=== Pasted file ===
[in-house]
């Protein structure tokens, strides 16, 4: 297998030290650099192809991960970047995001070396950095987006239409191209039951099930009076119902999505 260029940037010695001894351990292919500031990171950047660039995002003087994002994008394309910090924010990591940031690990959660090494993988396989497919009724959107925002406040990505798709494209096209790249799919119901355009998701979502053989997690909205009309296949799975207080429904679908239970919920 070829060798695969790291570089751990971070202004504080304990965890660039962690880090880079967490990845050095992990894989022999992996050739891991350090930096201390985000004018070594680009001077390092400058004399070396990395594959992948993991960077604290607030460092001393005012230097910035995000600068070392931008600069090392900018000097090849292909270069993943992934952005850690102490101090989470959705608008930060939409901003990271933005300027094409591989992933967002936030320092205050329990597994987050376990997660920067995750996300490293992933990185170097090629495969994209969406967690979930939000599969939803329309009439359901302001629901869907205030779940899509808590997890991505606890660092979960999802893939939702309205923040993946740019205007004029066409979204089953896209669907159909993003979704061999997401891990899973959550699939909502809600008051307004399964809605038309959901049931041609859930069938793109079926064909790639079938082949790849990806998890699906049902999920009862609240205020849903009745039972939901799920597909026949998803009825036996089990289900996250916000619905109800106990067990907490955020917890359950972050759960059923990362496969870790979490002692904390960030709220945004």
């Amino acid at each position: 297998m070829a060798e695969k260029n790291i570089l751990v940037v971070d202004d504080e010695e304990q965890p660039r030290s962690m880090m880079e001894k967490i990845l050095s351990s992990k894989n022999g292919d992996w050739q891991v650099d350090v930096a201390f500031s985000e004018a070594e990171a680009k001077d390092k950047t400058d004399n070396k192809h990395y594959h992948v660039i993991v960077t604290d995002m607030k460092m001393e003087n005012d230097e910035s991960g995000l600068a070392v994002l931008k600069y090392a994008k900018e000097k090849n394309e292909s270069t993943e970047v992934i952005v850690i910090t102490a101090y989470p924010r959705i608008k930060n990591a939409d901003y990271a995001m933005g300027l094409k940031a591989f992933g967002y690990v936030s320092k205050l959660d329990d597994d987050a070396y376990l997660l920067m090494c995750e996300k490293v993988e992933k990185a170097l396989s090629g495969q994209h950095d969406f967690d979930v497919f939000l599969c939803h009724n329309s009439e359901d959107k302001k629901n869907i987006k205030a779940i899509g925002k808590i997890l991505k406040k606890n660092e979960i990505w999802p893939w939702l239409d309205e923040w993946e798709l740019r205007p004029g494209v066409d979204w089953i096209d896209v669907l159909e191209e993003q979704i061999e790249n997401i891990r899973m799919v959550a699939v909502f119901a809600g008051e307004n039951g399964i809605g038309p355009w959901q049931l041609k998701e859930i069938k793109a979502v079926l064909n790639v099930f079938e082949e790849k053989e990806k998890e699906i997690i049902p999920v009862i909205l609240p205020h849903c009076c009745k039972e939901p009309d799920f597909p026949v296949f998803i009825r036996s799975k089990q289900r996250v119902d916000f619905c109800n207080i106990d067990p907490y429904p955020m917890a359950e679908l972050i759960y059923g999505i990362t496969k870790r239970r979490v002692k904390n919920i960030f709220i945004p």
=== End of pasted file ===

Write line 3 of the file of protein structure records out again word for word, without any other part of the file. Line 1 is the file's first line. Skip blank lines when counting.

């Amino acid at each position: 297998m070829a060798e695969k260029n790291i570089l751990v940037v971070d202004d504080e010695e304990q965890p660039r030290s962690m880090m880079e001894k967490i990845l050095s351990s992990k894989n022999g292919d992996w050739q891991v650099d350090v930096a201390f500031s985000e004018a070594e990171a680009k001077d390092k950047t400058d004399n070396k192809h990395y594959h992948v660039i993991v960077t604290d995002m607030k460092m001393e003087n005012d230097e910035s991960g995000l600068a070392v994002l931008k600069y090392a994008k900018e000097k090849n394309e292909s270069t993943e970047v992934i952005v850690i910090t102490a101090y989470p924010r959705i608008k930060n990591a939409d901003y990271a995001m933005g300027l094409k940031a591989f992933g967002y690990v936030s320092k205050l959660d329990d597994d987050a070396y376990l997660l920067m090494c995750e996300k490293v993988e992933k990185a170097l396989s090629g495969q994209h950095d969406f967690d979930v497919f939000l599969c939803h009724n329309s009439e359901d959107k302001k629901n869907i987006k205030a779940i899509g925002k808590i997890l991505k406040k606890n660092e979960i990505w999802p893939w939702l239409d309205e923040w993946e798709l740019r205007p004029g494209v066409d979204w089953i096209d896209v669907l159909e191209e993003q979704i061999e790249n997401i891990r899973m799919v959550a699939v909502f119901a809600g008051e307004n039951g399964i809605g038309p355009w959901q049931l041609k998701e859930i069938k793109a979502v079926l064909n790639v099930f079938e082949e790849k053989e990806k998890e699906i997690i049902p999920v009862i909205l609240p205020h849903c009076c009745k039972e939901p009309d799920f597909p026949v296949f998803i009825r036996s799975k089990q289900r996250v119902d916000f619905c109800n207080i106990d067990p907490y429904p955020m917890a359950e679908l972050i759960y059923g999505i990362t496969k870790r239970r979490v002692k904390n919920i960030f709220i945004p």